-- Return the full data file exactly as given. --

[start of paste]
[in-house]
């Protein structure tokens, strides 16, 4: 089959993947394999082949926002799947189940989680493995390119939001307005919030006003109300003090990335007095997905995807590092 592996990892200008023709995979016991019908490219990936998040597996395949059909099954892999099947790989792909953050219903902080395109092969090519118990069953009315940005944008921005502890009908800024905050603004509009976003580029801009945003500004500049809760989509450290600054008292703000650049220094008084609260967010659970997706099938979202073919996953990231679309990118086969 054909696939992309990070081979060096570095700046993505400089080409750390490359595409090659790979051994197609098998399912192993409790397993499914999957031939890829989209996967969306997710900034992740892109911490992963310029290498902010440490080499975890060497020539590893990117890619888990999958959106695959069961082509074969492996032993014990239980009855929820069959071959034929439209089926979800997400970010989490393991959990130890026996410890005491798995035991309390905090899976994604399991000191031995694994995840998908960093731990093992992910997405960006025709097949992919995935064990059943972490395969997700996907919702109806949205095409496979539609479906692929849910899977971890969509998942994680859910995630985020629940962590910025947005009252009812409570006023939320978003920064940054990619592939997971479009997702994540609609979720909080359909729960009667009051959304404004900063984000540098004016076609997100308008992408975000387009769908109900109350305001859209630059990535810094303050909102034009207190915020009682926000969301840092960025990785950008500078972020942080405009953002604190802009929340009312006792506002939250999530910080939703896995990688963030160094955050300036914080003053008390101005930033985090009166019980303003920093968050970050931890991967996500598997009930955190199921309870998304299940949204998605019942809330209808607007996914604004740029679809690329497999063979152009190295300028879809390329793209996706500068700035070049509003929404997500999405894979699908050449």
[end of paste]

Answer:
[in-house]
């Protein structure tokens, strides 16, 4: 089959993947394999082949926002799947189940989680493995390119939001307005919030006003109300003090990335007095997905995807590092 592996990892200008023709995979016991019908490219990936998040597996395949059909099954892999099947790989792909953050219903902080395109092969090519118990069953009315940005944008921005502890009908800024905050603004509009976003580029801009945003500004500049809760989509450290600054008292703000650049220094008084609260967010659970997706099938979202073919996953990231679309990118086969 054909696939992309990070081979060096570095700046993505400089080409750390490359595409090659790979051994197609098998399912192993409790397993499914999957031939890829989209996967969306997710900034992740892109911490992963310029290498902010440490080499975890060497020539590893990117890619888990999958959106695959069961082509074969492996032993014990239980009855929820069959071959034929439209089926979800997400970010989490393991959990130890026996410890005491798995035991309390905090899976994604399991000191031995694994995840998908960093731990093992992910997405960006025709097949992919995935064990059943972490395969997700996907919702109806949205095409496979539609479906692929849910899977971890969509998942994680859910995630985020629940962590910025947005009252009812409570006023939320978003920064940054990619592939997971479009997702994540609609979720909080359909729960009667009051959304404004900063984000540098004016076609997100308008992408975000387009769908109900109350305001859209630059990535810094303050909102034009207190915020009682926000969301840092960025990785950008500078972020942080405009953002604190802009929340009312006792506002939250999530910080939703896995990688963030160094955050300036914080003053008390101005930033985090009166019980303003920093968050970050931890991967996500598997009930955190199921309870998304299940949204998605019942809330209808607007996914604004740029679809690329497999063979152009190295300028879809390329793209996706500068700035070049509003929404997500999405894979699908050449």